You pay your credit card bills every month, so why in the world is the balance not going down?
The interest rate.
Let’s take “Bill” as an example. Bill has 4 credit cards. He owes them a combined total of $30,000. Bill pays them $700 a month almost religiously. Well, he went to visit his mother in Kansas because she was having a couple of problems. When he got back to his place in Plano, he had to catch up on some overdue projects at work. Then Bill’s dog had to get to the vet, and he had to get to the grocery store to restock the fridge from being in Kansas for a week. The tires needed replacing, and he just could not get around to paying the bills that were stacking up on the kitchen cabinet since he took off for Kansas until the end of the week.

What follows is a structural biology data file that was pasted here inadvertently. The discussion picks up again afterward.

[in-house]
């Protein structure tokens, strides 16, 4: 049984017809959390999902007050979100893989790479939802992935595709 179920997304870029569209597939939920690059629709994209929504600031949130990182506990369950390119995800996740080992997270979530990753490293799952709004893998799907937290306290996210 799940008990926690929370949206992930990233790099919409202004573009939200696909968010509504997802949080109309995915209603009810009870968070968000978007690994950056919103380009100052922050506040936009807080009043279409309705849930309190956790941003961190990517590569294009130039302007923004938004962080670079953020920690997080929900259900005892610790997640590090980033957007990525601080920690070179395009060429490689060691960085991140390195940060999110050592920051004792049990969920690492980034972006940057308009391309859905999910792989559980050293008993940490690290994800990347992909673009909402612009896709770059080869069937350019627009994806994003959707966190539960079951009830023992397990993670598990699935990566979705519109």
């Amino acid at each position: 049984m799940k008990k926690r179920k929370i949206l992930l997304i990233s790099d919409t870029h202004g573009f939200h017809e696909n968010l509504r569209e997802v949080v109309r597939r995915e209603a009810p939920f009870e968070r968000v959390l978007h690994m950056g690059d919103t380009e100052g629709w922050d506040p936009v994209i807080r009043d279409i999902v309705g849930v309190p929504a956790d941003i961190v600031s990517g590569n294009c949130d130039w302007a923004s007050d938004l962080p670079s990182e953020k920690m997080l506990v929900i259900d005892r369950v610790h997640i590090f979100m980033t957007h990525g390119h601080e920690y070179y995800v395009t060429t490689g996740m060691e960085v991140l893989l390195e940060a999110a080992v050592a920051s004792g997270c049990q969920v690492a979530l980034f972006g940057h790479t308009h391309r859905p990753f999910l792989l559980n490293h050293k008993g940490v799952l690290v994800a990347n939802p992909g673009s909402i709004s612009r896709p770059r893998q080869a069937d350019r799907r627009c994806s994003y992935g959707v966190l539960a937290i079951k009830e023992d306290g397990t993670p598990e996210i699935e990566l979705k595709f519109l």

Bill was exhausted, but he sat down and started writing checks to send off to pay his various monthly expenses. He was disgusted because he realized the due date for his American Express minimum payment was the day before.
A month goes by, and he was further disgusted because since he was 1 day late on that one credit card, suddenly all of his credit cards jacked his interest rate up to an average of 25%.
Bill’s minimum payments were $700 a month, and that is all he could really afford in addition to keeping up with his mortgage payment, utilities, eating, etc.
Nutshell: At 25% interest, that $30,000 in credit card debt cost Bill $625 a month in interest. Bill sent his hard earned $700 a month in to the credit cards, and that $30,000 was reduced by a grand total of $75 a month.
Bill needs to seek the advice of an experienced bankruptcy attorney or Bill will never retire…ever.